California's Money Pit: The Prison System

Report: prison spending up; prison population down

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    California prisons are good for two things: 1) Keeping people behind bars, and 2) Wasting lots and lots of money, according to a new report.

    The report -- released by the California State Auditor -- says about $1 out of every $10 from state's general fund budget goes to the Department of Corrections.

    With almost 10 percent of that budget going to prisons, you'd think we'd be getting one helluva prison system. You'd be wrong.

    According to the report:

    While Corrections' expenditures have increased by almost 32 percent in the last three years, the inmate population has decreased by 1 percent during the same period.

    It seems the prison system has found a way to do less with more. Good work, guys. But the findings don't end with that embarrassment. The system may in fact be so wasteful, it's sometimes cheaper to export our prisoners than to actually incarcerate them in our own system, according to the report's findings:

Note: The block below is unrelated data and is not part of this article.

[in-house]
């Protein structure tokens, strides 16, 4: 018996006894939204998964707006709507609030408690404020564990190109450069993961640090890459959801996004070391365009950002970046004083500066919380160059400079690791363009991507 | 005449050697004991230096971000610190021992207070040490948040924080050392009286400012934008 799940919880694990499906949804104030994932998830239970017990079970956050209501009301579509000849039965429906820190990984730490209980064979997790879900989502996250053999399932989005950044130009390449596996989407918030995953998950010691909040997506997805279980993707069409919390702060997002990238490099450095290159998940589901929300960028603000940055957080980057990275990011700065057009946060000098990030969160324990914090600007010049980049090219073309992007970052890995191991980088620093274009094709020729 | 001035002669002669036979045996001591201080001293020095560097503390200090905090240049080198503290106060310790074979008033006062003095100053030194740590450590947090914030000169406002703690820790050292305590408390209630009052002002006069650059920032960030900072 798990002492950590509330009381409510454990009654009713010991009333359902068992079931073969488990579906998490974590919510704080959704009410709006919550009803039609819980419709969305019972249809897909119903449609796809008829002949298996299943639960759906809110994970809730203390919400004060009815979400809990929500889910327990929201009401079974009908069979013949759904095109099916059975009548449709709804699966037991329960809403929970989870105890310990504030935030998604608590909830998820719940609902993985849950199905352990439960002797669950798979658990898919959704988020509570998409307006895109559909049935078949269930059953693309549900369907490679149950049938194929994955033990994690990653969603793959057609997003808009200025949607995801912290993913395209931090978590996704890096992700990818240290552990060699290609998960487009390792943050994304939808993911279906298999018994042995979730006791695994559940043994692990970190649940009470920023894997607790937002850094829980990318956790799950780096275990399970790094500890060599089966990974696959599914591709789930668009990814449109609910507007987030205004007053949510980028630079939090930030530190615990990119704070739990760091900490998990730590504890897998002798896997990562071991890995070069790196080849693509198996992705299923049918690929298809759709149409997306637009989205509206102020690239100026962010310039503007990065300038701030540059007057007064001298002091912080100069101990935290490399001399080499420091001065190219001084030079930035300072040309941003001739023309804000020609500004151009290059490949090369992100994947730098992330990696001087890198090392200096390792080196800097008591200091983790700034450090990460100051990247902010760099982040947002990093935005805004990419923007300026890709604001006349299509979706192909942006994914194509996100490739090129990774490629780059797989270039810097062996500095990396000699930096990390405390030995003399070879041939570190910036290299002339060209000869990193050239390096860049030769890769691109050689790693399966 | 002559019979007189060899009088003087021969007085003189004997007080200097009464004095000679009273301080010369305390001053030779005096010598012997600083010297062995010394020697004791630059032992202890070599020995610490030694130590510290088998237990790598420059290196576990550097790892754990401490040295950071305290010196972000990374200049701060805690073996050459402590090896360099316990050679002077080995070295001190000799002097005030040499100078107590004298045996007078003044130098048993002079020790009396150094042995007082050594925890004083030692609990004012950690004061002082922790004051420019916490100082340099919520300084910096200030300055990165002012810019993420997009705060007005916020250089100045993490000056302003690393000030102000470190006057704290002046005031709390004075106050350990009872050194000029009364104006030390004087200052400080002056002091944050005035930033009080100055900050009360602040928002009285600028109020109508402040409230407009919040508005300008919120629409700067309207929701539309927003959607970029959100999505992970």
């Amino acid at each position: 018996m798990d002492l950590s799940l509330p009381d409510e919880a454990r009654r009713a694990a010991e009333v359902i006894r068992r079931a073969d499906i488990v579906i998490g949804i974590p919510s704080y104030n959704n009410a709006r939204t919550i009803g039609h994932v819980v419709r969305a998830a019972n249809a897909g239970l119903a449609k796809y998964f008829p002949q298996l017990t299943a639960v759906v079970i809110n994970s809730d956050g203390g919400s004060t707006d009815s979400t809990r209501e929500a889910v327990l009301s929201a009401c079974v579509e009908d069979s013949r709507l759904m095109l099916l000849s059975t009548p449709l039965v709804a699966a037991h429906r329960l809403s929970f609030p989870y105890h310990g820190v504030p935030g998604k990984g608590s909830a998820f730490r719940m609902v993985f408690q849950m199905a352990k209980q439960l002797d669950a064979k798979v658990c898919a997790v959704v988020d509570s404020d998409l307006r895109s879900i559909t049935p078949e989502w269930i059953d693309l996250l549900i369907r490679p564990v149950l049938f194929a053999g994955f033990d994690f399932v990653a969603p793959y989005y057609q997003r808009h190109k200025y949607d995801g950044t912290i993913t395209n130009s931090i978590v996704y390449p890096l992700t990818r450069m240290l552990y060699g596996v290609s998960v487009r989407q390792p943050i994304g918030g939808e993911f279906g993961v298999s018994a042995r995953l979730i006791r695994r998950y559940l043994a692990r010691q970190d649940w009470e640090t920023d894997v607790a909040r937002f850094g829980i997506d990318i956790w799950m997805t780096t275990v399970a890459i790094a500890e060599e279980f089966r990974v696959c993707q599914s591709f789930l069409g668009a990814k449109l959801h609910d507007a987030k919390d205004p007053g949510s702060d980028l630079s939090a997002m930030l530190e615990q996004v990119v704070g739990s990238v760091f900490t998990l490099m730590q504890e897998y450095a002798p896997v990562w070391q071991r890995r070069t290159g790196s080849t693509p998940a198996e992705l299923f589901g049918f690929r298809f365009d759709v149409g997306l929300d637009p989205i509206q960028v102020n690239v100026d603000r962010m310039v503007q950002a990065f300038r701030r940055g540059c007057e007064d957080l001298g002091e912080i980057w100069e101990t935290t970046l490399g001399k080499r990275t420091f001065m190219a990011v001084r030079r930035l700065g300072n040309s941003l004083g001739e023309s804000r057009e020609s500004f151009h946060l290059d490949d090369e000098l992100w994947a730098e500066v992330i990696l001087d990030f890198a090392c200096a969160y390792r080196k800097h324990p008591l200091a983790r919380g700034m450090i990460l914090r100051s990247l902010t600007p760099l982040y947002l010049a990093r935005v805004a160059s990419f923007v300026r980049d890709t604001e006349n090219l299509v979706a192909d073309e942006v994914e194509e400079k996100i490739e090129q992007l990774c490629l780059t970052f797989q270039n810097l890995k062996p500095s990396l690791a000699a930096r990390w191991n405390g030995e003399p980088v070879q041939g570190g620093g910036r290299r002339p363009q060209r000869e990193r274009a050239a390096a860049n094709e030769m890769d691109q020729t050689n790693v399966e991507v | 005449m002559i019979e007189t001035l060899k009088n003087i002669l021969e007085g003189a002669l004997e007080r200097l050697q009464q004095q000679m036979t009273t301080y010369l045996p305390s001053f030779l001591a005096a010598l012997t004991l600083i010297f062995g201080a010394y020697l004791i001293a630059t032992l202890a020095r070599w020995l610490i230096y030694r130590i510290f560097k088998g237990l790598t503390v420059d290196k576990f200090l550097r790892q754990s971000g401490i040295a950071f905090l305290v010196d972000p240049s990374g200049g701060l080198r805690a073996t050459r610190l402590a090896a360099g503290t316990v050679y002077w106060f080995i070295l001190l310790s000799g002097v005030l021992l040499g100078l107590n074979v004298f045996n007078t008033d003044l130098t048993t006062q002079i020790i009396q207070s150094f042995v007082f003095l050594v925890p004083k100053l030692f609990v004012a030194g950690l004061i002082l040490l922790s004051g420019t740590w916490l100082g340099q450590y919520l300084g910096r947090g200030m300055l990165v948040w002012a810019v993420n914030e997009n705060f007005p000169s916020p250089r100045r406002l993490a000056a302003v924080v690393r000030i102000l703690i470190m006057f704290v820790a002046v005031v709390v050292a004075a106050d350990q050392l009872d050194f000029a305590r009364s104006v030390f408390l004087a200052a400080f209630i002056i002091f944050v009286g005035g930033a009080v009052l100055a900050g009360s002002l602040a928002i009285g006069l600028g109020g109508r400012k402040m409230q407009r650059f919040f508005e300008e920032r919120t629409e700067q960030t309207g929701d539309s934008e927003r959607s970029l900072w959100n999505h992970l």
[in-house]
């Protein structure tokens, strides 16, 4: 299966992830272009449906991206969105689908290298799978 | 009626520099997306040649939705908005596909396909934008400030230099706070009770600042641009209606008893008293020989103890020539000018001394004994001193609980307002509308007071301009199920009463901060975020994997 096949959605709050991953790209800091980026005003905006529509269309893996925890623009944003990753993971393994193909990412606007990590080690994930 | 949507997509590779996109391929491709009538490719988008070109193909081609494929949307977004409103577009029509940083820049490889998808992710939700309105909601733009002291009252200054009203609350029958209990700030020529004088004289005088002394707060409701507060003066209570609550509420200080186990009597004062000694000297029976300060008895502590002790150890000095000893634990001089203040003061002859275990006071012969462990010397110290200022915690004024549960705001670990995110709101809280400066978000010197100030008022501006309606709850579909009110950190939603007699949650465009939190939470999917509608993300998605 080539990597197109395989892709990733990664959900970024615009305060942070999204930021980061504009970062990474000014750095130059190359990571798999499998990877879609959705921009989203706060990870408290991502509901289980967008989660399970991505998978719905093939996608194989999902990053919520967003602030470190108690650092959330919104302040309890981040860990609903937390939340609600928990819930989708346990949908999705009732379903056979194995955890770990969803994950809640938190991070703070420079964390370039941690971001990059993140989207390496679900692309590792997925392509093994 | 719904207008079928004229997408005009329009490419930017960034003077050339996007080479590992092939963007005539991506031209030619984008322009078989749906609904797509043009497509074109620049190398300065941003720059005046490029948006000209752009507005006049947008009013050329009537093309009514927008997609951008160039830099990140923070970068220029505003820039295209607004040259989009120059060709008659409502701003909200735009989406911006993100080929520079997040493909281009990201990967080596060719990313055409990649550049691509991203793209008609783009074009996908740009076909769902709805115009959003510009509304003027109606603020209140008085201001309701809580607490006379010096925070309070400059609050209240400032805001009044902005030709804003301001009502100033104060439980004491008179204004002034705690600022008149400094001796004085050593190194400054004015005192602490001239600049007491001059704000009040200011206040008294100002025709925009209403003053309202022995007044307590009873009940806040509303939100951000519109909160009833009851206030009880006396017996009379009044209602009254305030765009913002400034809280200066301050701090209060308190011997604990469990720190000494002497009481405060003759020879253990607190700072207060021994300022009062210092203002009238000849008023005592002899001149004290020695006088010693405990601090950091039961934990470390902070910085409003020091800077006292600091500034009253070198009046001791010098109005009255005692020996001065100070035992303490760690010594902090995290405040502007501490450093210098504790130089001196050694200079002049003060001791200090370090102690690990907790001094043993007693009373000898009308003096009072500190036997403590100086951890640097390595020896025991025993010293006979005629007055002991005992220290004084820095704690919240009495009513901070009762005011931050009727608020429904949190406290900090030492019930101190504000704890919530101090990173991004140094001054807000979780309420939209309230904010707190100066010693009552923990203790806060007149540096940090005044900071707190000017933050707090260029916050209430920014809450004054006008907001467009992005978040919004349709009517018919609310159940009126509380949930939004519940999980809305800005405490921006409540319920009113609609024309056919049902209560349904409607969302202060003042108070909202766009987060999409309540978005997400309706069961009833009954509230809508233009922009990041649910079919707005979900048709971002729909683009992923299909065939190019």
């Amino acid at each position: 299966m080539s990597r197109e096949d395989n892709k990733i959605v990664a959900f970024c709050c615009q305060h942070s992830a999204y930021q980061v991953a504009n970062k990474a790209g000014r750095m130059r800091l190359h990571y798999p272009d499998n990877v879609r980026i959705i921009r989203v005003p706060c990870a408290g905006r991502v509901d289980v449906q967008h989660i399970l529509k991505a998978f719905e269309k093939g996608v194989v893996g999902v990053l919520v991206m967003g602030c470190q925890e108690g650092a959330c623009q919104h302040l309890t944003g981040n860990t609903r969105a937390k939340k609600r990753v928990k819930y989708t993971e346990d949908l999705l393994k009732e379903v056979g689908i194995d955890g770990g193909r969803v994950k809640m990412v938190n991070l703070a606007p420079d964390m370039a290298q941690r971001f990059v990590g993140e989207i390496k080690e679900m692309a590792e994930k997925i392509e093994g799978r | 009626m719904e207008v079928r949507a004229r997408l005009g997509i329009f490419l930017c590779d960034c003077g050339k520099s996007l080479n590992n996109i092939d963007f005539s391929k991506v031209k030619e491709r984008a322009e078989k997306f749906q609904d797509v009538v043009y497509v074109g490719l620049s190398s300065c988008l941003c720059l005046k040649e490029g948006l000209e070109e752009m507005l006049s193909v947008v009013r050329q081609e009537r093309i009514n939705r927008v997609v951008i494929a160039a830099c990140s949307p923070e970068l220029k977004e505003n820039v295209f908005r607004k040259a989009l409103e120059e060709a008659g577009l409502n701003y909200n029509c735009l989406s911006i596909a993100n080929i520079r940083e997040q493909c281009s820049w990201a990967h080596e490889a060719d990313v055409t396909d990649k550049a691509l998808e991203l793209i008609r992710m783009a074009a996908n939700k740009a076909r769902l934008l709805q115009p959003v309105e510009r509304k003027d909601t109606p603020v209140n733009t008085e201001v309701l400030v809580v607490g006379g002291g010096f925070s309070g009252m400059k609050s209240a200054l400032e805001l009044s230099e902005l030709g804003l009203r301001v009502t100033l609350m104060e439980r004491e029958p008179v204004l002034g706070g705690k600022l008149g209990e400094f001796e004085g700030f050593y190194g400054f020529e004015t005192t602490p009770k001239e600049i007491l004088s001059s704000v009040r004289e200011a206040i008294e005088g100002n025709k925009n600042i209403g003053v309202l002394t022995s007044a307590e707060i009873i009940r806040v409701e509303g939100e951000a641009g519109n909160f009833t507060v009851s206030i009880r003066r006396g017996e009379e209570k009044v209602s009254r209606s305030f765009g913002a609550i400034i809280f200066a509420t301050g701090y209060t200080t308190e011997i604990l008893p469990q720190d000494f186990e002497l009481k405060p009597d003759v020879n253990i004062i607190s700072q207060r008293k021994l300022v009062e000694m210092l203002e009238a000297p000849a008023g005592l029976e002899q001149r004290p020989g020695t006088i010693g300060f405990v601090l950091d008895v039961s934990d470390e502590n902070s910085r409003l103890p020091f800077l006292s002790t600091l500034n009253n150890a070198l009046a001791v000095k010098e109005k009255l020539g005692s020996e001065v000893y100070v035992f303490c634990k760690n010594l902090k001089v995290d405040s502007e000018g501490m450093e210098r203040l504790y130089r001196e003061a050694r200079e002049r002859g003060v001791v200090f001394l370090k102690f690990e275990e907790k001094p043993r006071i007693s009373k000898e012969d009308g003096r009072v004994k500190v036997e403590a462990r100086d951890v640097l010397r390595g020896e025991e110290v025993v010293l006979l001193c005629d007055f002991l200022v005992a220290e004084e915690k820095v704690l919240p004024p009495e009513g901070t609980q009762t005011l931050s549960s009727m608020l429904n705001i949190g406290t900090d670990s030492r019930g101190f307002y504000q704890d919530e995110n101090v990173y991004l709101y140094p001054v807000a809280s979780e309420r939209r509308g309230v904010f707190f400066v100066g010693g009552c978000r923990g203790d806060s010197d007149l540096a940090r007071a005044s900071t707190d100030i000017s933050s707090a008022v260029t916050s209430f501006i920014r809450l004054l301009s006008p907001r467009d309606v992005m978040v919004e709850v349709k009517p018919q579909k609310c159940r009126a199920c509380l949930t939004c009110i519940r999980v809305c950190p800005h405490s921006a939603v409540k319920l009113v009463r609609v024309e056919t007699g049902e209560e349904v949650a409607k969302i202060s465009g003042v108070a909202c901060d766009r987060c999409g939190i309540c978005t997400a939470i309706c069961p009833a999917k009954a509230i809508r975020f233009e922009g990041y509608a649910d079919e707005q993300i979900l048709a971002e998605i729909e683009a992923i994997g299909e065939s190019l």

The cost of housing an inmate out of state in fiscal year 2007-08 was less per inmate than the amount Corrections spent to house inmates in some of its institutions.

    And although this sounds like a problem worthy of a solution, actually fixing this mess could be dicey. We know the prison system is a money-sucking disaster, but according to the report, we don't exactly know why:

    Corrections' ability to determine the influence that factors such as overcrowding, vacant positions, escalating overtime costs, and aging inmates have on the cost of operations is limited because of a lack of information.

    So the system is broken, but we don't have the data to pinpoint a fix.

    Corrections released a response to the report, saying "...the report does not completely capture the complexity of many of these issues."

    Yes, this is a complex problem, but without the proper data, it can never be fixed (complex or not).

    Simple solutions rarely fix complex problems, but in this case, the report has a simple recommendation for the Department of Corrections: Get a new data system to track information, and if you can't get a new data system, get the one you have to start actually collecting usable data.

    At the very least, that's a simple solution everyone can agree upon.